It was the worst kept secret in hockey. Long-time New York Rangers goalie Henrik Lundqvist has signed a one-year deal with the Capitals for $1.5 million.
"Henrik is one of the greatest goaltenders in NHL history, and we are pleased to have him join our organization," said general manager Brian MacLellan. "Henrik has the competitive drive and the ability to help our team compete for a championship. We feel he will be an excellent fit for our team and provide leadership to our organization and our young goaltenders."
Lundqvist and the Capitals had been linked almost immediately after Lundqvist was bought out by the Rangers as both sides saw in the other a perfect fit.
For the Caps, they gain an experienced goalie who can mentor and play a supporting role for the young Ilya Samsonov. Samsonov will likely take over the mantle as the team's starter from Braden Holtby in the 2020-21 season.
In the Caps, Lundqvist gets to continue his pursuit of a Stanley Cup, which is pretty much the only accolade that has eluded him in an illustrious career that has spanned 15 years and 887 games, all with New York. He has won a Vezina as the league's top netminder, a world championship and an Olympic gold medal, but not a Stanley Cup.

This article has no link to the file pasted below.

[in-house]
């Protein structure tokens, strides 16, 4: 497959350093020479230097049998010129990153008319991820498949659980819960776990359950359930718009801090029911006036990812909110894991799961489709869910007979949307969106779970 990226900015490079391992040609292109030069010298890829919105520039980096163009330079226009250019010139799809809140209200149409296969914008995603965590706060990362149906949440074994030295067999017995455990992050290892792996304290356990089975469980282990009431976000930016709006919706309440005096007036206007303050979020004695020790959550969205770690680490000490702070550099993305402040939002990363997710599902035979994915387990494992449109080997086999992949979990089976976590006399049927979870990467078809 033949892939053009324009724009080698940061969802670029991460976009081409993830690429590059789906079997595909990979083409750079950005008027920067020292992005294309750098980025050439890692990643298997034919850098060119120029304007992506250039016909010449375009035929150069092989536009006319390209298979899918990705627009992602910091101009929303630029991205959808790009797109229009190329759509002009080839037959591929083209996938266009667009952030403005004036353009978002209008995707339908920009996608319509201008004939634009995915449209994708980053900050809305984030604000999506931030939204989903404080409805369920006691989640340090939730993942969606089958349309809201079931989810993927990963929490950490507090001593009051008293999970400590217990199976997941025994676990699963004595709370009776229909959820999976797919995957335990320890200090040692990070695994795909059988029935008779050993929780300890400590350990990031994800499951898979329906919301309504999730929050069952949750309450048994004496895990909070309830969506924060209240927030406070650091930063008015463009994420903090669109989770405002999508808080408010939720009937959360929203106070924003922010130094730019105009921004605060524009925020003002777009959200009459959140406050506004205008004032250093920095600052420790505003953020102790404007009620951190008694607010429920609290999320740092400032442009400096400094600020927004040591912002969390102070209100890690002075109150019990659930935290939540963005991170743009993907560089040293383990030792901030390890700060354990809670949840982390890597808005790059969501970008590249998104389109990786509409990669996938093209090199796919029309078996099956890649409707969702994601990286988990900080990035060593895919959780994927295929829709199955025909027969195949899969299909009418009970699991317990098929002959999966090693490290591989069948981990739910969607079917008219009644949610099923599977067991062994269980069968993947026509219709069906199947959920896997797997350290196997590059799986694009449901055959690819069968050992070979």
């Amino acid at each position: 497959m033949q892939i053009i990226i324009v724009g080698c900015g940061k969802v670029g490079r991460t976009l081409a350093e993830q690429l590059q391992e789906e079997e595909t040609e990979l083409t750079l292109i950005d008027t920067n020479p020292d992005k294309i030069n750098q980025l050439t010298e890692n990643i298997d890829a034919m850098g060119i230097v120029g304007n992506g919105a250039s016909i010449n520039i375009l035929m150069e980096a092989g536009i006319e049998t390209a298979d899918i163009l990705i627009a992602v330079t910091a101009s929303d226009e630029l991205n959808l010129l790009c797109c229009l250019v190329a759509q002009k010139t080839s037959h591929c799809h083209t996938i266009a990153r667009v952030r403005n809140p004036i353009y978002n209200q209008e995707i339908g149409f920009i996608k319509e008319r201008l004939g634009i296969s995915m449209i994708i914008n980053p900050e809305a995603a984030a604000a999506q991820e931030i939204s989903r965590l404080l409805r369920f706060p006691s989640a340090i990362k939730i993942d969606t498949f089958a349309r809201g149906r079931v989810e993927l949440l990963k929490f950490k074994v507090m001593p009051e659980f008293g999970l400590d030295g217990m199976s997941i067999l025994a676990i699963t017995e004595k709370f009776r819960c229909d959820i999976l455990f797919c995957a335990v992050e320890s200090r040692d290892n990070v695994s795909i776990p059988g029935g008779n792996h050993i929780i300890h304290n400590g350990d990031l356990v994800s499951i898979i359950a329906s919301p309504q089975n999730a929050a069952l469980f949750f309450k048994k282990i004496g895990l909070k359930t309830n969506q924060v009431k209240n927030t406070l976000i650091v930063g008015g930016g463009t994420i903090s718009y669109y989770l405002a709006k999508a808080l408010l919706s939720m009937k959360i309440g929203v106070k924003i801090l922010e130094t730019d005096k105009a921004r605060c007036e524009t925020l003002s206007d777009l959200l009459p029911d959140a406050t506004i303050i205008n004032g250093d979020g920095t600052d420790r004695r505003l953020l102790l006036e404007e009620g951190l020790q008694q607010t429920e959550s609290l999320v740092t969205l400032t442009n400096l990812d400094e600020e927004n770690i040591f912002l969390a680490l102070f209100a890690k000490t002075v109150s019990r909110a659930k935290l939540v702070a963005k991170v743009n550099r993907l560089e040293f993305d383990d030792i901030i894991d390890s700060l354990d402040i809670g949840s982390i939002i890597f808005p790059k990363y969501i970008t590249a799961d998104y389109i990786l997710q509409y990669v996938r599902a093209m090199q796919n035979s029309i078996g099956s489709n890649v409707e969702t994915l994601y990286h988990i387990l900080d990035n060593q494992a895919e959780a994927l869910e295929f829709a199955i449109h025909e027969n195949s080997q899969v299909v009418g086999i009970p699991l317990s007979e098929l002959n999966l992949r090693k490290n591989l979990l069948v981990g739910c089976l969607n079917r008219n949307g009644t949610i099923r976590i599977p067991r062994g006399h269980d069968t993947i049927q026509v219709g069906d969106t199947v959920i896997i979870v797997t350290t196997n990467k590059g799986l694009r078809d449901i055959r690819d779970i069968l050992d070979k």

With a cap hit of only $1.5 million, Lundqvist really is the perfect fit for the Capitals. Washington needed a cheap backup goalie who could not only be a mentor but step in and play a significant number of games just in case the workload proves to be too heavy for Samsonov.
Samsonov has played in only 26 NHL games in his career. The most games he has played in a single season is only 37 which he did in 2018-19 with the Hershey Bears in the AHL so expecting him to go from that to 60 or more starts would be quite a leap. Lundqvist will certainly be called upon next season considering what will likely be a very compressed schedule.
The signing marks the end of Braden Holtby's time in Washington. Holtby also earned a Vezina and helped the team to its only Stanley Cup in 2018. He has spent his entire NHL career with the Caps, but the emergence of Samsonov and the team's need to free up salary-cap space precipitated Holtby's inevitable departure.
“We want to thank Braden Holtby for his many contributions to the Washington Capitals," MacLellan said. "Braden has built a legacy both on and off the ice that will have a lasting impact on our organization and on our community. Winning the Vezina Trophy in 2016, the Jennings Trophy in 2017 and helping the team win the Stanley Cup with his stellar play in 2018 cements his position as one of the best goalies of his era. Off the ice, he led by example and consistently made a positive impact across several important initiatives. We wish him and his family all the best moving forward."
Holtby's cap hit was $6.1 million meaning Washington will enjoy a $4.6 million savings on the cap next season between its two goalies.
Lundqvist essentially checks all the boxes for what the Caps needed in a netminder thus allowing MacLellan to avoid the free-agent frenzy of what is a very loaded goalie market.